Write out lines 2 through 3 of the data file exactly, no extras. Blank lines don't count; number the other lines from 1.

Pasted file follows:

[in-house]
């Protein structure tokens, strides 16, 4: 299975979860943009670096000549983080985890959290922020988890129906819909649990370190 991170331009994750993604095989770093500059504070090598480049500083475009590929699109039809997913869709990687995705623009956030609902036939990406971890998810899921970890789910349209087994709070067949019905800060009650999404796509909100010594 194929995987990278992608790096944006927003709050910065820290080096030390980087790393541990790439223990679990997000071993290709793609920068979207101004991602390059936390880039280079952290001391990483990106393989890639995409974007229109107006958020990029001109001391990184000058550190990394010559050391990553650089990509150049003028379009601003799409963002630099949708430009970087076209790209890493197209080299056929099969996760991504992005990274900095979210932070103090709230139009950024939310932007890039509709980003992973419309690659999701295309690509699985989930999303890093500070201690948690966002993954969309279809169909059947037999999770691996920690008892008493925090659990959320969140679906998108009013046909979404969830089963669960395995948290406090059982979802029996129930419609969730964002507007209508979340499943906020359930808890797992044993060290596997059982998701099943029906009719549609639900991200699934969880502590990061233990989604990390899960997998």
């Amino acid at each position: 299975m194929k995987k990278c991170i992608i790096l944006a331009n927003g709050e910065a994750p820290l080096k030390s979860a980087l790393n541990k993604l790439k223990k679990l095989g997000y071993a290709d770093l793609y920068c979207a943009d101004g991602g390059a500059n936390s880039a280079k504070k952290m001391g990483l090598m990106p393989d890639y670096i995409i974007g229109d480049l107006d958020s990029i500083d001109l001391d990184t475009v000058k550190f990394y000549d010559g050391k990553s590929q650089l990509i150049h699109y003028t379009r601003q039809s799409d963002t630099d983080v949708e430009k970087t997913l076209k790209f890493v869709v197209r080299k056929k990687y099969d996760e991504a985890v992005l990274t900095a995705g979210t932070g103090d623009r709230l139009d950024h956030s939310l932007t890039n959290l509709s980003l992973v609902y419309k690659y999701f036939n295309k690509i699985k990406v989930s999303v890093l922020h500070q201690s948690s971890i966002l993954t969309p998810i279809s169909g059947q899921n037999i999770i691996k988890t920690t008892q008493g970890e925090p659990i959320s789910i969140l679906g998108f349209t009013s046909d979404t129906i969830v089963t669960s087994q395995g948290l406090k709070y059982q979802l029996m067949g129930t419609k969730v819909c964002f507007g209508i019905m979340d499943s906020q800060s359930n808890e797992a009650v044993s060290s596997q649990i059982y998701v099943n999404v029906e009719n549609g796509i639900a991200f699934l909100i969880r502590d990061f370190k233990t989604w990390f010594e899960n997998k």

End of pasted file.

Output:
């Protein structure tokens, strides 16, 4: 299975979860943009670096000549983080985890959290922020988890129906819909649990370190 991170331009994750993604095989770093500059504070090598480049500083475009590929699109039809997913869709990687995705623009956030609902036939990406971890998810899921970890789910349209087994709070067949019905800060009650999404796509909100010594 194929995987990278992608790096944006927003709050910065820290080096030390980087790393541990790439223990679990997000071993290709793609920068979207101004991602390059936390880039280079952290001391990483990106393989890639995409974007229109107006958020990029001109001391990184000058550190990394010559050391990553650089990509150049003028379009601003799409963002630099949708430009970087076209790209890493197209080299056929099969996760991504992005990274900095979210932070103090709230139009950024939310932007890039509709980003992973419309690659999701295309690509699985989930999303890093500070201690948690966002993954969309279809169909059947037999999770691996920690008892008493925090659990959320969140679906998108009013046909979404969830089963669960395995948290406090059982979802029996129930419609969730964002507007209508979340499943906020359930808890797992044993060290596997059982998701099943029906009719549609639900991200699934969880502590990061233990989604990390899960997998």
């Amino acid at each position: 299975m194929k995987k990278c991170i992608i790096l944006a331009n927003g709050e910065a994750p820290l080096k030390s979860a980087l790393n541990k993604l790439k223990k679990l095989g997000y071993a290709d770093l793609y920068c979207a943009d101004g991602g390059a500059n936390s880039a280079k504070k952290m001391g990483l090598m990106p393989d890639y670096i995409i974007g229109d480049l107006d958020s990029i500083d001109l001391d990184t475009v000058k550190f990394y000549d010559g050391k990553s590929q650089l990509i150049h699109y003028t379009r601003q039809s799409d963002t630099d983080v949708e430009k970087t997913l076209k790209f890493v869709v197209r080299k056929k990687y099969d996760e991504a985890v992005l990274t900095a995705g979210t932070g103090d623009r709230l139009d950024h956030s939310l932007t890039n959290l509709s980003l992973v609902y419309k690659y999701f036939n295309k690509i699985k990406v989930s999303v890093l922020h500070q201690s948690s971890i966002l993954t969309p998810i279809s169909g059947q899921n037999i999770i691996k988890t920690t008892q008493g970890e925090p659990i959320s789910i969140l679906g998108f349209t009013s046909d979404t129906i969830v089963t669960s087994q395995g948290l406090k709070y059982q979802l029996m067949g129930t419609k969730v819909c964002f507007g209508i019905m979340d499943s906020q800060s359930n808890e797992a009650v044993s060290s596997q649990i059982y998701v099943n999404v029906e009719n549609g796509i639900a991200f699934l909100i969880r502590d990061f370190k233990t989604w990390f010594e899960n997998k």